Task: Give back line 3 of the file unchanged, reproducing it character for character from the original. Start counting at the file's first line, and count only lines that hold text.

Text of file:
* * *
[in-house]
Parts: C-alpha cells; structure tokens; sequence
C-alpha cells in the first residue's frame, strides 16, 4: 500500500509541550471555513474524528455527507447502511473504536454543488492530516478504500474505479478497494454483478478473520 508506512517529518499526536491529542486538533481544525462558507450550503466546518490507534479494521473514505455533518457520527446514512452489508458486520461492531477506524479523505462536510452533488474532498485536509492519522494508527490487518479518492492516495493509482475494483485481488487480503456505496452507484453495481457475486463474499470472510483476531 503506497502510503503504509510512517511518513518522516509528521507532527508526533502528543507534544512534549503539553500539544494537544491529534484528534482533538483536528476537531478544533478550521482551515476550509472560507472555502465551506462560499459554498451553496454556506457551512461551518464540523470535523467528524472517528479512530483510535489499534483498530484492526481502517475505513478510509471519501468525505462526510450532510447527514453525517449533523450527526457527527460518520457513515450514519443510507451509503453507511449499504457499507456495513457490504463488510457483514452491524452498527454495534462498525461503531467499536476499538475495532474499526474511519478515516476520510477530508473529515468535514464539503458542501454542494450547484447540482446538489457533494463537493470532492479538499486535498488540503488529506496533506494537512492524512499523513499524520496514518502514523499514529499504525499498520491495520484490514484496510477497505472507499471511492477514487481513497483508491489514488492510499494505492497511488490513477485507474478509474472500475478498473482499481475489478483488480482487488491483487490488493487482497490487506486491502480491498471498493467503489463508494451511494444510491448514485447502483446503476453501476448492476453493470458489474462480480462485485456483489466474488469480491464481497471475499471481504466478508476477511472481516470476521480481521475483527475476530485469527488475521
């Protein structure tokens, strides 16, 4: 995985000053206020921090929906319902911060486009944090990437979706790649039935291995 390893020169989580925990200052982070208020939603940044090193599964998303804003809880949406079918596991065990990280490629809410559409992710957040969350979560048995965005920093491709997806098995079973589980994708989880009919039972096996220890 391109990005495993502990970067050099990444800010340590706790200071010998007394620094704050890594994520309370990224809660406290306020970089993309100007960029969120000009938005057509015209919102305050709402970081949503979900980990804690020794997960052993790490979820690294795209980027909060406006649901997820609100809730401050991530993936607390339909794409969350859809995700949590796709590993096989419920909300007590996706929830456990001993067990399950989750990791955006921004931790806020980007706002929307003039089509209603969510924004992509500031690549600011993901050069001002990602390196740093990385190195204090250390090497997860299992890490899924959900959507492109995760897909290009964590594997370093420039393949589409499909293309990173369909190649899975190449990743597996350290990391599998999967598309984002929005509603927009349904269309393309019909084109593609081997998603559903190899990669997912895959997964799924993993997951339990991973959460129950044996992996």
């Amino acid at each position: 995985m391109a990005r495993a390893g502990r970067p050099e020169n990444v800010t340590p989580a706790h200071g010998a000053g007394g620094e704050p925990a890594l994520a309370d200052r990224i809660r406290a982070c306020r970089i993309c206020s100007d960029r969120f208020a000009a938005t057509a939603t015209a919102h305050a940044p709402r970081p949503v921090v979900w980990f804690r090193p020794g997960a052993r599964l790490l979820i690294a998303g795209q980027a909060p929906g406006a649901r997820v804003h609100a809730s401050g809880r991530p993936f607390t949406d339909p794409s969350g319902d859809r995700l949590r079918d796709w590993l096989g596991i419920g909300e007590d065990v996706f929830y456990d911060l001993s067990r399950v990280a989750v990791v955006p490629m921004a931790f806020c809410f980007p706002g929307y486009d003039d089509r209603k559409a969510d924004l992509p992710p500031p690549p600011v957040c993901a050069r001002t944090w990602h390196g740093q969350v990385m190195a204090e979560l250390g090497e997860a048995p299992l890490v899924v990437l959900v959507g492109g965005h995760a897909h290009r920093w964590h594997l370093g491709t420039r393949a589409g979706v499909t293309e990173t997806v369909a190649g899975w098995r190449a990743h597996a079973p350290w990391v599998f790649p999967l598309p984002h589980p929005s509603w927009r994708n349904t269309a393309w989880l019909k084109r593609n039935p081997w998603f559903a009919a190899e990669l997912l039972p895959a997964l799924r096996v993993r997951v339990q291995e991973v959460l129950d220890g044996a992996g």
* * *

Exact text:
C-alpha cells in the first residue's frame, strides 16, 4: 500500500509541550471555513474524528455527507447502511473504536454543488492530516478504500474505479478497494454483478478473520 508506512517529518499526536491529542486538533481544525462558507450550503466546518490507534479494521473514505455533518457520527446514512452489508458486520461492531477506524479523505462536510452533488474532498485536509492519522494508527490487518479518492492516495493509482475494483485481488487480503456505496452507484453495481457475486463474499470472510483476531 503506497502510503503504509510512517511518513518522516509528521507532527508526533502528543507534544512534549503539553500539544494537544491529534484528534482533538483536528476537531478544533478550521482551515476550509472560507472555502465551506462560499459554498451553496454556506457551512461551518464540523470535523467528524472517528479512530483510535489499534483498530484492526481502517475505513478510509471519501468525505462526510450532510447527514453525517449533523450527526457527527460518520457513515450514519443510507451509503453507511449499504457499507456495513457490504463488510457483514452491524452498527454495534462498525461503531467499536476499538475495532474499526474511519478515516476520510477530508473529515468535514464539503458542501454542494450547484447540482446538489457533494463537493470532492479538499486535498488540503488529506496533506494537512492524512499523513499524520496514518502514523499514529499504525499498520491495520484490514484496510477497505472507499471511492477514487481513497483508491489514488492510499494505492497511488490513477485507474478509474472500475478498473482499481475489478483488480482487488491483487490488493487482497490487506486491502480491498471498493467503489463508494451511494444510491448514485447502483446503476453501476448492476453493470458489474462480480462485485456483489466474488469480491464481497471475499471481504466478508476477511472481516470476521480481521475483527475476530485469527488475521